After a period of reorganization, the Hammer workshop moved to Hiddestorf in 2008, now occupying the former workshop of the organ builder Franz Rietzsch.
In May 2011, the workshop split from the organ construction company Reichenstein, with Malgorzata and Georg Schloetmann assuming control of their own business.
Malgorzata and Georg Schloetmann
Today, in addition to smaller new buildings, the restoration and reconstruction of the organs built by Furtwängler & Hammer is the main focal point of their work.
Matins, HWC 183, No. 1 - Healey Willan
Shots of the Console - Real on the Left / Virtual on the Right
Evensong, HWC 183, No. 2 - Healey Willan
Furtwängler und Hammer, No. 286, 1892 in detail
The large organ in the gallery is regarded as an outstanding monument of sound and is one of the most important surviving romantic organs. As already mentioned, a "symphonic sound" can be achieved through the use of many fundamental and string registers. Like the orchestra, the sound continuously increases in volume without significantly altering the timbre.
Looking down at the Sanctuary and High Altar
The restoration carried out from 2008 to 2010 by the company Freiburger Orgelbau, Hartwig and Tillman Späth has returned the instrument to its original state, after it had been significantly altered in the 1980s, especially in the restoration of the action between keys and pipes.
Andante moderato, Op. 18, No. 4 - Alexandre Francois Pierre Boëly
The lovely "Neighborhood" of the Imperial Cathedral
The Organ in Detail - Division by Division
Now that we've learned a fair and goodly amount about the history of the The Imperial Cathedral in Königslutter and of the Furtwängler and Hammer firm, builders of the important and historic instrument housed therein, let's spend a little time going through each of the divisions.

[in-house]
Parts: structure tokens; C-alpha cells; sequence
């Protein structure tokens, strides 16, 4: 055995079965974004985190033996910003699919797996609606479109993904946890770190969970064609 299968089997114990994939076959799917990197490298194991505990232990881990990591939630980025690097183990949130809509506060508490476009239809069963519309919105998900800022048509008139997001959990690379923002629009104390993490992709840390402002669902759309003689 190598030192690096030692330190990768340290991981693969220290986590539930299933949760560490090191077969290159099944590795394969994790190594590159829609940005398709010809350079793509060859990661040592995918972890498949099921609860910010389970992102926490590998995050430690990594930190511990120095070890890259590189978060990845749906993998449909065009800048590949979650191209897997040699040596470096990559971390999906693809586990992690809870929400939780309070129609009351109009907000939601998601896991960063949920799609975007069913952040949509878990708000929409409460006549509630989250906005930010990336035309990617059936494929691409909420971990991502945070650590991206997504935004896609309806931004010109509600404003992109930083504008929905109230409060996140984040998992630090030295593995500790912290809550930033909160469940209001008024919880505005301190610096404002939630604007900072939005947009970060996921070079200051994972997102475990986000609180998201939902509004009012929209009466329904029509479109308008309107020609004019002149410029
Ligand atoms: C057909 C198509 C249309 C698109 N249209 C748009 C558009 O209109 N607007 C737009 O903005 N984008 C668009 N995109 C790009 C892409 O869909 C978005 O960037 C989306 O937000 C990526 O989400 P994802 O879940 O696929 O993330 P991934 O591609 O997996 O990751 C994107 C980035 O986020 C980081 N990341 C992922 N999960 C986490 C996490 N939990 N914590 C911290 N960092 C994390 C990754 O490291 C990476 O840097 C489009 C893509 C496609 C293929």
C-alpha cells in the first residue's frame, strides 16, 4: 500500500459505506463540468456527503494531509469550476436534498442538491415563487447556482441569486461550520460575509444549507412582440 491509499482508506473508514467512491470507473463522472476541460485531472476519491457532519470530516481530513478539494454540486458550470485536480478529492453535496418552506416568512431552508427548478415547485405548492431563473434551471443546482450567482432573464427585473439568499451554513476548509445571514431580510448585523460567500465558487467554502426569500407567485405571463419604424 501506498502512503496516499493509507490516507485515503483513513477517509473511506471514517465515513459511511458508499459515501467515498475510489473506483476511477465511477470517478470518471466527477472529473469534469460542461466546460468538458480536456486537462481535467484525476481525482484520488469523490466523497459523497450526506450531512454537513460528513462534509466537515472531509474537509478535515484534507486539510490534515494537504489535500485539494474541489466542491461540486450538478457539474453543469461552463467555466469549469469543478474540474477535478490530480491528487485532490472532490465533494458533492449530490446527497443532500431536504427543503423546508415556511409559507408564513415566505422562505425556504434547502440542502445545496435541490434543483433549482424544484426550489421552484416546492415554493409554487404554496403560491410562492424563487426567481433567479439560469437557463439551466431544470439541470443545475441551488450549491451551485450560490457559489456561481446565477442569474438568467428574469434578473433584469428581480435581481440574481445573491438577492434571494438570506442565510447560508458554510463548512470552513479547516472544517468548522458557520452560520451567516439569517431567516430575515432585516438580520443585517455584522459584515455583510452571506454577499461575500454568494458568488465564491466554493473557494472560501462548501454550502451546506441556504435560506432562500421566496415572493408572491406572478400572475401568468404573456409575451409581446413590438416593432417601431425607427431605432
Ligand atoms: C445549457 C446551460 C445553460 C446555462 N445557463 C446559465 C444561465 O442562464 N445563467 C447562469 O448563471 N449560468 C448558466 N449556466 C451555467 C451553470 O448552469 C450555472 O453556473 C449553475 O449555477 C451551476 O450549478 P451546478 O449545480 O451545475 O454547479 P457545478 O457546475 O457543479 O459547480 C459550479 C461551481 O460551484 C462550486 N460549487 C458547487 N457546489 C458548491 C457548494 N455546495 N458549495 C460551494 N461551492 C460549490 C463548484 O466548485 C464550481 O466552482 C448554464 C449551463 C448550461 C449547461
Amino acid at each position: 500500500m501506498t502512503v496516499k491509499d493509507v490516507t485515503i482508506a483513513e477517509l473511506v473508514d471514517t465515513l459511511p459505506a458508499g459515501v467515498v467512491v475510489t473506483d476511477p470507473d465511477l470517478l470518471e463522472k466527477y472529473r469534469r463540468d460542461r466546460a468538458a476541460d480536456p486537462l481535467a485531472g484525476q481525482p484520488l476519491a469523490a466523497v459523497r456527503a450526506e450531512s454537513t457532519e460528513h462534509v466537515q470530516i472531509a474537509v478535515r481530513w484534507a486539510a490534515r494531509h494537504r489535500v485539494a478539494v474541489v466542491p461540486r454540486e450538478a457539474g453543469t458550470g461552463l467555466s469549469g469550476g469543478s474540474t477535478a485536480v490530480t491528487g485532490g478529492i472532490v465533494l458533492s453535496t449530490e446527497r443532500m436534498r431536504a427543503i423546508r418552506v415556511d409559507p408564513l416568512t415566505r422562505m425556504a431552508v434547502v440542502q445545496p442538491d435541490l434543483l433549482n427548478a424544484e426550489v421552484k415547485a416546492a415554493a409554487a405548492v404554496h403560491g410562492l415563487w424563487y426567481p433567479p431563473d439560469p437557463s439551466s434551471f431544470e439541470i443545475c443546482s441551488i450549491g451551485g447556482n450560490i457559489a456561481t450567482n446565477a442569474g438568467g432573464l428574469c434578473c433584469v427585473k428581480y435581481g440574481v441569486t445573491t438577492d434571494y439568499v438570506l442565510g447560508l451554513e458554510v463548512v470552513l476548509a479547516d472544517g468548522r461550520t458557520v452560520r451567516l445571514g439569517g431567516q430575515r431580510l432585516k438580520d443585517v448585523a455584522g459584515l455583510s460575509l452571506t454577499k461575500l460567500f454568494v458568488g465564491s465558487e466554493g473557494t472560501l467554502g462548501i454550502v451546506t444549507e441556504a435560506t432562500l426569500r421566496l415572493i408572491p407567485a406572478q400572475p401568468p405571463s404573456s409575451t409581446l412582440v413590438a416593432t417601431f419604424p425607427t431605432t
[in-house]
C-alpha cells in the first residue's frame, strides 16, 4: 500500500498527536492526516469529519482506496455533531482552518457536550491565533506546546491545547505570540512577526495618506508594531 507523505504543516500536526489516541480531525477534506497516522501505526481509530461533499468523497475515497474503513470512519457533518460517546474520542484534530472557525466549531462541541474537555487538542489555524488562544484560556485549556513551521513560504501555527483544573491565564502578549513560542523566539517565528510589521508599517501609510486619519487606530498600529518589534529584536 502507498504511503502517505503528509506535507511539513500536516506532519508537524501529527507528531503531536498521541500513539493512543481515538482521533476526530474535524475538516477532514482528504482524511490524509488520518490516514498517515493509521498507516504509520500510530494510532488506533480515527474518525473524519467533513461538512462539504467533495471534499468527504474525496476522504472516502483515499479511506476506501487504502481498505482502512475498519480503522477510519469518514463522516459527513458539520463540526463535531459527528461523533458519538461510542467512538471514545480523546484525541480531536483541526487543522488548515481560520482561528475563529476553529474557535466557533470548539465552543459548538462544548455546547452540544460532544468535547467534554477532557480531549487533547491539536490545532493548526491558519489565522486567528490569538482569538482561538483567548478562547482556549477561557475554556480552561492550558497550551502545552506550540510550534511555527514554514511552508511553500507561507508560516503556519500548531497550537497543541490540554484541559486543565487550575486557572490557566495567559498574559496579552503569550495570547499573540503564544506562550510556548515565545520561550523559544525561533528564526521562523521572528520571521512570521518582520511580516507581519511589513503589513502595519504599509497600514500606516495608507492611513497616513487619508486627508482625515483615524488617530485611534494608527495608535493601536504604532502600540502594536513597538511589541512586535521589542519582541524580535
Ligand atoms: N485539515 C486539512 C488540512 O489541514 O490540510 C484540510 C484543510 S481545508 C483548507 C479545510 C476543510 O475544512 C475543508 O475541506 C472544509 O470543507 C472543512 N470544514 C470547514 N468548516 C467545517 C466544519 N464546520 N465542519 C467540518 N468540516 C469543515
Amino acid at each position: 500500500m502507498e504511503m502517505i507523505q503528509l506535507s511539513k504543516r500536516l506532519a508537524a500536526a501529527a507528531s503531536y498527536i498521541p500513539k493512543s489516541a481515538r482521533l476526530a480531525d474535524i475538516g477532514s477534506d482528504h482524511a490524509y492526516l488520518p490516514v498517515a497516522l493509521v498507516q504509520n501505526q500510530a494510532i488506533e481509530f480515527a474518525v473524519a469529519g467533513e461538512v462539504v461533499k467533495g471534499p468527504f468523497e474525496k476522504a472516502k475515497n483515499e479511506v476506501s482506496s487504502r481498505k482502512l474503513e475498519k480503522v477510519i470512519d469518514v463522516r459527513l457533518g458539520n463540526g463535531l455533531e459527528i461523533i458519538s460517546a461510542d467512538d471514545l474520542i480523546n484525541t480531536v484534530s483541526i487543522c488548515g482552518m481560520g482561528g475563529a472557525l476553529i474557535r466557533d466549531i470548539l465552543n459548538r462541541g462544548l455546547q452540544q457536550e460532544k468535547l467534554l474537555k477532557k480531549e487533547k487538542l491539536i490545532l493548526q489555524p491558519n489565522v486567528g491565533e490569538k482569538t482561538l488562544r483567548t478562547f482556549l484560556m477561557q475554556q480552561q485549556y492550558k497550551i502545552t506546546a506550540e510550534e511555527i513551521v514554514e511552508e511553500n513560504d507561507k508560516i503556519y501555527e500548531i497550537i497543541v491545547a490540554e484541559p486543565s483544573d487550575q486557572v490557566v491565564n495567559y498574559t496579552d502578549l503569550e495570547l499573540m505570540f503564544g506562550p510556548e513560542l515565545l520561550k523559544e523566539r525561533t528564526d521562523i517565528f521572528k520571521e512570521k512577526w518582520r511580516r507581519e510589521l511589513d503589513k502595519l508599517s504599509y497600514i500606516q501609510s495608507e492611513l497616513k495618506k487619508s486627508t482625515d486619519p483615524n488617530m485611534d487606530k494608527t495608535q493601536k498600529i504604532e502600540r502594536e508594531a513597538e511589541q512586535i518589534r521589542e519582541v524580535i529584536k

The Hauptwerk, or Great Organ, is rich and full. Not overly aggressive, the sound is dense, but the upper-work adds a good sense of brilliance, but never in a harsh or exaggerated way. The flutes are varied and beautiful, and stops such as the Großgedeckt 8'are very versatile because of their gentle presence. I used it as a solo voice, for accompaniment, and even coupling it to the Pedal, when I wanted a softer 8' sound there. The Principal chorus is clean and appealing, but maintains the romantic idiom that the sound is based upon. A voice such as the Gambe 8' is an outstanding example of this type of stop. It is quite "keen," and can make itself heard as a solo color, and can also be combined with the other 8' stops to make that characteristic "German romantic" sound that works well in many pieces of the period. The 16' stops add a lot of weight, and really support the full sounds. The Trompete 8' is big enough to serve as a solo voice or as a chorus reed, where it really fills out the sound.
Wachet auf, ruft uns die Stimme, BWV 645 - J. S. Bach
One of the limitations of this organ is the couplers. Only the Seitenwerk can be coupled to the Hauptwerk, and this is unfortunate, as having the ability to couple the Oboe and Geigenprincipal of the Echowerk into the chorus would really complete the effect, but, such is life!
Another look at the spectacular ceiling and upper-walls of the Nave
Speaking of the Seitenwerk, it's a very complete "Positif or Choir Organ". Incidentally, when I translate the word "seitenwerk," I get "page factory," so, that can't be right!